Re: Two Templates

KevinSimonson <>
Sat, 23 Oct 2010 14:49:19 -0700 (PDT)
On Oct 23, 3:22 pm, "Jim Langston" <> wrote:

I am curious, however, why this TransformTo even exists, why that logic
isn't being handled in the tempalte swapEndianess<T> which could do the
exact same thing if the endianess is the same, simply return the value. =


do not know of any other reasoning for specialiazing then leaving it alon=


and that is what swapEndianess<T> should do in the firstplace.

I'm curious what happens if you call swapEndianess< T > with a value with
the same endian policy. swapEndianess is probably interesting to look =



Well, the "TransformTo" code with the "swapEndianess" that precedes it

//! \brief generic function to swap the byte ordering of a given type
//! The byte ordering can be swapped meaningfully only for unsigned
integer types
//! therefore specializations are provided only for those types. We
//! template specialization in order to avoid automatic argument
template<typename T>
struct SwapEndianess {};

template<> struct SwapEndianess< uint8 >
    uint8 operator()(uint8 value) const { return value; }
template<> struct SwapEndianess< uint16 >
    uint16 operator()(uint16 value) const
        return _byteswap_ushort( value );

template<> struct SwapEndianess< uint32 >
    uint32 operator()(uint32 value) const
        return _byteswap_ulong( value );

template<> struct SwapEndianess< uint64 >
    uint64 operator()(uint64 value) const
        return _byteswap_uint64( value );

template<typename T>
inline T swapEndianess(T value)
    return SwapEndianess< T >()( value ); <--- Point of interest

//! \brief Generic function object to give its char serialization a
//! specified byte ordering.
//! The byte ordering of the argument is swapped unless it matches the
//! ordering of the target machine.
//! We use partial specialization to achieve this.
template<typename T, Endianess endianPolicy> struct TransformTo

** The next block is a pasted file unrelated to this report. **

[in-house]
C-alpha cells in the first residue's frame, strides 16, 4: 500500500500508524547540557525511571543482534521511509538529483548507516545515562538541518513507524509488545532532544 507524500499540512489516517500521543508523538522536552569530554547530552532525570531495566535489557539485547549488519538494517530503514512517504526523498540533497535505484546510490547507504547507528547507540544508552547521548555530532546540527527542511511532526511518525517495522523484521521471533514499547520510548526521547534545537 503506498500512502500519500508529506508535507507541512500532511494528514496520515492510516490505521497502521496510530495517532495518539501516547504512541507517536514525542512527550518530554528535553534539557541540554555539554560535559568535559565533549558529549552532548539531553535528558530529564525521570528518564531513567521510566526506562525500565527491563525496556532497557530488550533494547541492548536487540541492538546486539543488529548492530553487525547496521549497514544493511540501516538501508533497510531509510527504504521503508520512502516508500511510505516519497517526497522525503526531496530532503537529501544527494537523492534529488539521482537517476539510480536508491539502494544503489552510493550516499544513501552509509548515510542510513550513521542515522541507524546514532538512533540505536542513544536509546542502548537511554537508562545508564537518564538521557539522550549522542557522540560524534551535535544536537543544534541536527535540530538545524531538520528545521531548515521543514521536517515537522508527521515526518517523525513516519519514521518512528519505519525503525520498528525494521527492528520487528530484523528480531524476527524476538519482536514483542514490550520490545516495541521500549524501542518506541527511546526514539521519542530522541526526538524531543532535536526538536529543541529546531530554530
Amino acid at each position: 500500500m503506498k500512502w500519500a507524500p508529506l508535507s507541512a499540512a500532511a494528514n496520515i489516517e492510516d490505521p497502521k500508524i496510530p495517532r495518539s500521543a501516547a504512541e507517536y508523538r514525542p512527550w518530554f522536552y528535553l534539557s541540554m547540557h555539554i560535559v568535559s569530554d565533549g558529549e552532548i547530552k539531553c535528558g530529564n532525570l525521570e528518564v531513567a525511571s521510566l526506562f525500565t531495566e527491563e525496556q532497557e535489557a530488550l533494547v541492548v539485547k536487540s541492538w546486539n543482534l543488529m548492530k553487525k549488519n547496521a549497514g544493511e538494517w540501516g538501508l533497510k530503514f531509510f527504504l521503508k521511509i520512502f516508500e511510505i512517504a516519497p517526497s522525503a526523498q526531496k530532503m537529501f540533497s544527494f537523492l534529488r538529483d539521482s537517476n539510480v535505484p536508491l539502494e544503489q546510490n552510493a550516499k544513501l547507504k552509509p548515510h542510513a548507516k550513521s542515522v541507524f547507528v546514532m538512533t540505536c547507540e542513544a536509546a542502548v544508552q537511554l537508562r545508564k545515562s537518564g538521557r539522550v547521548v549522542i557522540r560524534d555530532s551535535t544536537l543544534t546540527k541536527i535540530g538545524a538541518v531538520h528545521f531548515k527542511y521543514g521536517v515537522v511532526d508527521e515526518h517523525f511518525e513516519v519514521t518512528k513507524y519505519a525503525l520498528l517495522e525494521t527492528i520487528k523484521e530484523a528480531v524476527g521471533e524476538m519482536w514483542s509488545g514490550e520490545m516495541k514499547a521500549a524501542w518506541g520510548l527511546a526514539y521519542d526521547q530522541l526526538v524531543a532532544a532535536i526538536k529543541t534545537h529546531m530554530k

T operator()(T value) const { return swapEndianess< T >( value ); }
template<typename T > struct TransformTo< T, Machine::endianess >
    T operator()(T value) const { return value; }

It looks to me like the author of the code put a lot more effort into
swapping the "Endianess" than he needed to. And the problem I'm up
against is that the call to "SwapEndianess< T >()( value )", next to
which I added the comment "Point of interest" doesn't compile on my
version of Visual Studio. So I'm trying to find some other way of
doing this that achieves the same functionality. If I go on the
assumption that all "swapEndianess" does is swap the order of the
bytes, couldn't I just write:

uint8 swapEndianess ( uint8 value)
  return value;

uint16 swapEndianess ( uint16 value)
  return _byteswap_ushort( value);

uint32 swapEndianess ( uint32 value)
  return _byteswap_ulong( value);

uint64 swapEndianess ( uint64 value)
  return _byteswap_uint64( value);

Granted that would require me to write a lot more code for the
"TransformTo()"s then the current author has done, but at least it
would compile. I think I would have to write four "TransformTo()"s
instead of just the one that's there, but I'd be willing to do that.
The first one would just be:

uint8 TransformTo ( uint8 value)
  return value;

wouldn't it? And for the next three I'd have:

uint16 TransformTo ( uint16 value)
  return [some condition] ? value : swapEndianess( value);

uint32 TransformTo ( uint32 value)
  return [some condition] ? value : swapEndianess( value);

uint64 TransformTo ( uint64 value)
  return [some condition] ? value : swapEndianess( value);

where [some condition] would be identical for the three, but what
exactly would [some condition] be? I'd be comparing something against
"Machine::endianess", but what?

Kevin S

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